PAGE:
Yes, I was placating her, but it’s true. The economy has been bad before and will recover and get bad again. Politicians have always been . . . politicians. I’ve never expected the day job to enrich my soul or feed my muse, people get sick and recover or sometimes die and then we grieve, nothing is ever certain, choices are only scary until you make a decision, and natural disasters are actually fairly common.

And summer is summer is summer. It never fails to depress me, just as the cooler weather of autumn never fails to rejuvenate me.

Now, I’m not trying to make light of depression or suggest it can be shrugged off. It’s a devastating illness that usually requires professional treatment. But what I’m suffering from is more along the lines of allowing negativity to seep into my view of things. Something a friend calls A Big Old Case of the Poor Me’s.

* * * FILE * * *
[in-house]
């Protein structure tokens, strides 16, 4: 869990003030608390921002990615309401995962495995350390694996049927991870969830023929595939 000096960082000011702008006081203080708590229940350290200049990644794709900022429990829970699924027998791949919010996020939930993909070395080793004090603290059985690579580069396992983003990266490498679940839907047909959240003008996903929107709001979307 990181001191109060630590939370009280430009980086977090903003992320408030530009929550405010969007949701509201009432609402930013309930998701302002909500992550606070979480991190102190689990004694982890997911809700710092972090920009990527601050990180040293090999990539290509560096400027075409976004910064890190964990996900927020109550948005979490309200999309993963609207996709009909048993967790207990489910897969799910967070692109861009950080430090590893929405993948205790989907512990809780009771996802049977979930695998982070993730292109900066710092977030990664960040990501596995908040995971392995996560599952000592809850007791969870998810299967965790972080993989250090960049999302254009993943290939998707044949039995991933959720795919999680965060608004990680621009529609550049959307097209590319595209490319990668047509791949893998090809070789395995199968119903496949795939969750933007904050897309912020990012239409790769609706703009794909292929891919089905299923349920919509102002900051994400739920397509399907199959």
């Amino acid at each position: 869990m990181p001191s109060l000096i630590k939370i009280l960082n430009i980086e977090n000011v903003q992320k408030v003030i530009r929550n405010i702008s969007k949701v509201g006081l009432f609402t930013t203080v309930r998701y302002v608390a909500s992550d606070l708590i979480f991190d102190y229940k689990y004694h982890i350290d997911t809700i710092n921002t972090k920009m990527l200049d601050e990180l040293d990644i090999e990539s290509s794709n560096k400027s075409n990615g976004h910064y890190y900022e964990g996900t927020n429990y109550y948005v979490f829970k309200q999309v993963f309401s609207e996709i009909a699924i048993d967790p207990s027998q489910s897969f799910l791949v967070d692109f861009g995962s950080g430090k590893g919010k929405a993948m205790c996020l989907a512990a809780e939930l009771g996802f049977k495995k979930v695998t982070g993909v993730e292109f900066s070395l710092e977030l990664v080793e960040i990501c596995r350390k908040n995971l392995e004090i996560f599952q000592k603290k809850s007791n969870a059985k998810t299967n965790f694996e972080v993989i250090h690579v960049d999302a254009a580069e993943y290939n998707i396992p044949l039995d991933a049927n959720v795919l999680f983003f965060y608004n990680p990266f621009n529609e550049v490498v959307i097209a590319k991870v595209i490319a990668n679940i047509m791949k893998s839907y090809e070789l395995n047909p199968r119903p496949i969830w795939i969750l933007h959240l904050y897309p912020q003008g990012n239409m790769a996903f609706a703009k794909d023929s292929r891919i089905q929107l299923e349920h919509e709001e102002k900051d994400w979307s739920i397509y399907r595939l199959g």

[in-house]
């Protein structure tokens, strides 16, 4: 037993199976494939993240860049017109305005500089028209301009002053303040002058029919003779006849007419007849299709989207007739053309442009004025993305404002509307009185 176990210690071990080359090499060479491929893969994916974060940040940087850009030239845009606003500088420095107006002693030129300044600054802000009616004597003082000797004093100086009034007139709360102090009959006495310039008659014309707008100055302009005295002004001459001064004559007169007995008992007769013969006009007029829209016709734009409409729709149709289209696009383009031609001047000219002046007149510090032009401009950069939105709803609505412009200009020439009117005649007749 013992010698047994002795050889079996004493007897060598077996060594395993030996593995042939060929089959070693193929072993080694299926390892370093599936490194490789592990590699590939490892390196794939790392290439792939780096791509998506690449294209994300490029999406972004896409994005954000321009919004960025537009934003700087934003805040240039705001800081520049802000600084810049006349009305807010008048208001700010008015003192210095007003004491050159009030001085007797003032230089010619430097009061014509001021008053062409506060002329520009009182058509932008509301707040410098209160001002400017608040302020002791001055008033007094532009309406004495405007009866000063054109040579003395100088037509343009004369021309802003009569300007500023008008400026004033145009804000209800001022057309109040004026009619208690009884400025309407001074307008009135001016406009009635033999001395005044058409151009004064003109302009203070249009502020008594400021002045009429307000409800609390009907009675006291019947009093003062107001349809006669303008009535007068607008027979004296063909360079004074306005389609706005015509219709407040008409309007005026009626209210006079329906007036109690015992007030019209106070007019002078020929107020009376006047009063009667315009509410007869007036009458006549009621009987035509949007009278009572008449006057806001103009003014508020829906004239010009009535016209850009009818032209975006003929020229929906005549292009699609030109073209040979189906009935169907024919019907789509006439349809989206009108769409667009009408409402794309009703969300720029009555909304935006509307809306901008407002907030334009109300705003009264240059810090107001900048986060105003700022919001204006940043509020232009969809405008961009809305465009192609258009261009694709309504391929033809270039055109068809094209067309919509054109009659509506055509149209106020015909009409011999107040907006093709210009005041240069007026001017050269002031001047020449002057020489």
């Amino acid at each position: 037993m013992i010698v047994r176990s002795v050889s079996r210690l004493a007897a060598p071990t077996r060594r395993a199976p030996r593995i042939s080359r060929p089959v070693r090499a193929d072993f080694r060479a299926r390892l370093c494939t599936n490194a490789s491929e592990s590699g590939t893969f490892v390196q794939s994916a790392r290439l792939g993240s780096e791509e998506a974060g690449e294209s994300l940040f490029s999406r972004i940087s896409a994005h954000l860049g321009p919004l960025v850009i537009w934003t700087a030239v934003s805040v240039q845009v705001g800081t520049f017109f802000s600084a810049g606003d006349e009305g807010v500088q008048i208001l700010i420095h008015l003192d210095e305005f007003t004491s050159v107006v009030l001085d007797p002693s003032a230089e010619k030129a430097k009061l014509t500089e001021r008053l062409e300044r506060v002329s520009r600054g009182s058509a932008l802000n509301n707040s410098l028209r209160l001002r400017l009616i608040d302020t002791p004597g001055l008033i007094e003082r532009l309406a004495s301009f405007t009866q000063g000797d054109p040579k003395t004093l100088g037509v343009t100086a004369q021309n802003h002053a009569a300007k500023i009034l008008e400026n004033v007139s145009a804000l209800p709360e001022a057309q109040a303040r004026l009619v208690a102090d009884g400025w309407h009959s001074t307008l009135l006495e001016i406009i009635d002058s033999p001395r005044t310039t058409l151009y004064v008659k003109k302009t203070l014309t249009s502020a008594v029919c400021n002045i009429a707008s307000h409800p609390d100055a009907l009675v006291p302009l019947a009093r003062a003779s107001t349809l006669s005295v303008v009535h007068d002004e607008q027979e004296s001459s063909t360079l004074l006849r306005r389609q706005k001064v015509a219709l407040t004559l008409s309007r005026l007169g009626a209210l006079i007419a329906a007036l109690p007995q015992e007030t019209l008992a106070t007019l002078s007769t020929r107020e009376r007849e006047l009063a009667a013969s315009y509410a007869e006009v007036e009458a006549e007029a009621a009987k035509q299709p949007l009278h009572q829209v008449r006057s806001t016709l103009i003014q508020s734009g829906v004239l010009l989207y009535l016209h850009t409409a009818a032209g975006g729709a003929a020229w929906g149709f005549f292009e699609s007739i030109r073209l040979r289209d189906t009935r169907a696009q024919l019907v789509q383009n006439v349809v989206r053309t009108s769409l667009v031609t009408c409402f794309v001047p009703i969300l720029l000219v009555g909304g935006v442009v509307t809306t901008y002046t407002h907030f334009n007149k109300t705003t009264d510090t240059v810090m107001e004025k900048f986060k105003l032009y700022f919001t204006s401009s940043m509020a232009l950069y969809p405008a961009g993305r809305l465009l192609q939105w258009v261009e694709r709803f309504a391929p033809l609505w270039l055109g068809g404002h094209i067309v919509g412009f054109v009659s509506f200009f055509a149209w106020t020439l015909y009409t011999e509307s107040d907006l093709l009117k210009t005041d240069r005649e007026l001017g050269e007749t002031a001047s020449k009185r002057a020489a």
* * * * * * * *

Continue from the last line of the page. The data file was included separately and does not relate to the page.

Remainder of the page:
You cannot prevent the birds of sadness from passing over your head, but you can prevent them from making nests in your hair. ~Confucius

Speaking of hair, I’m in desperate need of a haircut but have somehow convinced myself I don’t have the time or energy to make an appointment. That’s the kind of thing I’m talking about. I’ve allowed my annual bout with “the summertime blues” to join forces with my natural laziness and talent for procrastination. I’m perilously close to agreeing with Roger Daltry that “there ain’t no cure.”

So I’m calling myself out. There are things over which I do retain control and I’ve been letting them all slide. No, you do not need to see a list, that’s just embarrassing. But I do. So I’m making one. I’m going to stop focusing on all the negative crap in the world over which I have no control and focus on the positive. The things I can do something about, that I can cross off with big bold marks and say, “I DID THAT.”

The most important item on that list? I’m going to stop telling myself I’m too tired or too hot or too overwhelmed, too fucking enervated by summer, too uninspired and boring and talentless to write. And get back to it. Because, taking stock of this summer, the writing is what has suffered most. Well, that and my hair.

Anyone else feel like they need a swift kick in the rear? What’s on your list?


Filed under creativity, health and well-being, writing